© S. Marian, May 15, 2012
An extract from “Once Upon Everyday,” to be found on “A View From Outside The Box,” url: adialogue
(“Fairytale by Sara Bareilles)
I’ve been watching the series “Once Upon a Time” with my daughter. The last episode saw the spell exiled fairytale characters wake as if from a dream, to the knowledge that what they thought was reality was the real fairy tale. Naturally, in the world of television it’s all fairytale. Real women do not have such perfect hair all the time, men do not perpetually look so good, and love does not conquer all. The trouble is, some people grow up believing that life is a little like a fairy tale and it isn’t.
I enjoyed fairy tales when I was younger and in turn I read them to my children. As a small child, I dined on fantasy. I was convinced that if I wanted something enough it would become real. I loved characters that could fly, the very idea of it! When I was about two years old I decided to try. There were 15 or 20 stairs in our house leading to the basement. With my Mother cooking nearby, I launched myself into the air – and down, down the stairs. I cannot tell you how shocked I was to find myself in a heap at the bottom of those stairs.
I never tried to fly again but night dreams of flying persisted for many years into adulthood. I am not the only one who has taken something from a fairy tale into the big world. I’m thinking of my old friend Julia, who longed for nothing more than to leave the chaos of her childhood behind to create her perfect life. When she met Andrew, her heart was full and they moved in together. Andrew was an ordinary bloke; he liked football, a beer or two down the pub, not much of a communicator, was decent, kind and he loved cars beyond reason but he loved Julia too.
Julia firmly believed that “love is all you need.” She was so grateful for the love Andrew bestowed upon her she never questioned what else she needed. She also didn’t ask herself what she really didn’t need; as it turns out, someone who isn’t much of a communicator, likes football and loves cars beyond reason. Julia without realising, thought that love would somehow change all that, would transform Andrew. He still loved those things and he loved her too but for Julia, the fairy tale was over.
Her landing at the bottom of the stairs was as hard and painful as it was for me; it just took her longer to heal. She was seeking her “Prince” and would settle for nothing less than perfection. Looking with such single mindedness meant she missed much on the journey.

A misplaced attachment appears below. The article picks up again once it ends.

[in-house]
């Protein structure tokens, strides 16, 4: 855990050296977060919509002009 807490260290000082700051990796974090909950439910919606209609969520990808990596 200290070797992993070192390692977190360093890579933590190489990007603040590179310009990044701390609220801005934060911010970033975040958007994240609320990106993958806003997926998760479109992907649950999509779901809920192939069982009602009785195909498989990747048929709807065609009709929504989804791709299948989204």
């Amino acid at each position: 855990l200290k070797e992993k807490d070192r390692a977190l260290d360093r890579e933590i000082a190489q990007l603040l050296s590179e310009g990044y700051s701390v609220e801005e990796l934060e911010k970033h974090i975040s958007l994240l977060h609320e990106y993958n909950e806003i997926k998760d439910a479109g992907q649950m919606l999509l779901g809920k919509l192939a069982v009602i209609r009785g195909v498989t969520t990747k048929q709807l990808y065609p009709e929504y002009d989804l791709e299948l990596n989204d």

Many years ago I knew a man that was overlooked, was no one’s idea of a Prince. He suffered from alopecia, his dark hair growing in random tufts on his head. He also had a pigeon chest and wore big corrective glasses. An unlikely Prince you would think. To everyone’s greatest surprise, one young woman looked beyond all this. She saw the qualities of a Prince; loyalty, selflessness and bravery. They kissed and nothing more magical happened than the pleasant joining of lips.
Bravely he entered into a relationship with this woman. She told me that he could be very difficult to live with. In being so selfless, he didn’t consider his own needs to his detriment. There were people in his life that repeatedly abused his good nature and his loyalty could be blind. Life had been sheltered and predictable before but no longer. He was brave because every day she challenged his assumptions, opened him up to new experiences. At times he opted not to slay dragons and hid from them instead, he was a human being like the rest of us. When he died, it was not a dragon that brought him down. He was performing an act of kindness and in one ordinary moment he was no more.
There was no happily ever after for our everyday Prince. For his girlfriend, there was just after, for a while anyway. She was not “nothing without him,” she was simply without him. We all like the idea of a happy resolution but this isn’t always what happens. In the uncomfortable place of the unresolved we are compelled to search, question, and to challenge ourselves. It’s in that place when you’re not looking, that real magic can happen.
© S. Marian, May 15, 2012
I love unusual jewelry, the elegant but also the unexpected. I’ve had a brilliant time looking at some amazing trinkets and now I’m going to show them to you. If you’re the sort of person who likes to pay lip service to beauty, consider a necklace, a beautifully graduated pendant of lips (and noses, chins and cheeks too). For the lovers, how about immortalising your love - go on, say yes! If you are more traditional and still feeling romantic, you might like a change from the claddagh (Ireland) or the luckenbooth (Scotland) - this exquisite Witch’s Heart made of almandine garnets set in rose gold is full of symbolism and is thought to be lucky too. Circa 1790, a brooch such as this would be pinned to the petticoats of children who were deemed particularly susceptible to harm from ‘evil spirits’ or ‘fairies.’”
Moving from the romantic to the whimsical, do you fancy a cuppa? This little ring cup and saucer of green tea is just right and will ensure you’re never far away from a cup of tea. From a cup of calm to something to focus your attention, the Ford Focus specifically; Cornish designer Katherine Hawkins was commissioned by Ford to celebrate their centenary of Ford in the UK. She received a box of car parts and this is the result. If your dreams are a little closer to home, Philippe Tournaire can design a villa, mansion or even your dream home in 18k gold - all in miniature to adorn your finger. Finally, don’t get too carried away, you’ll have to take it all off at the end of the day.
(To find all of these and more stunning pieces, google, “unusual jewelry.”)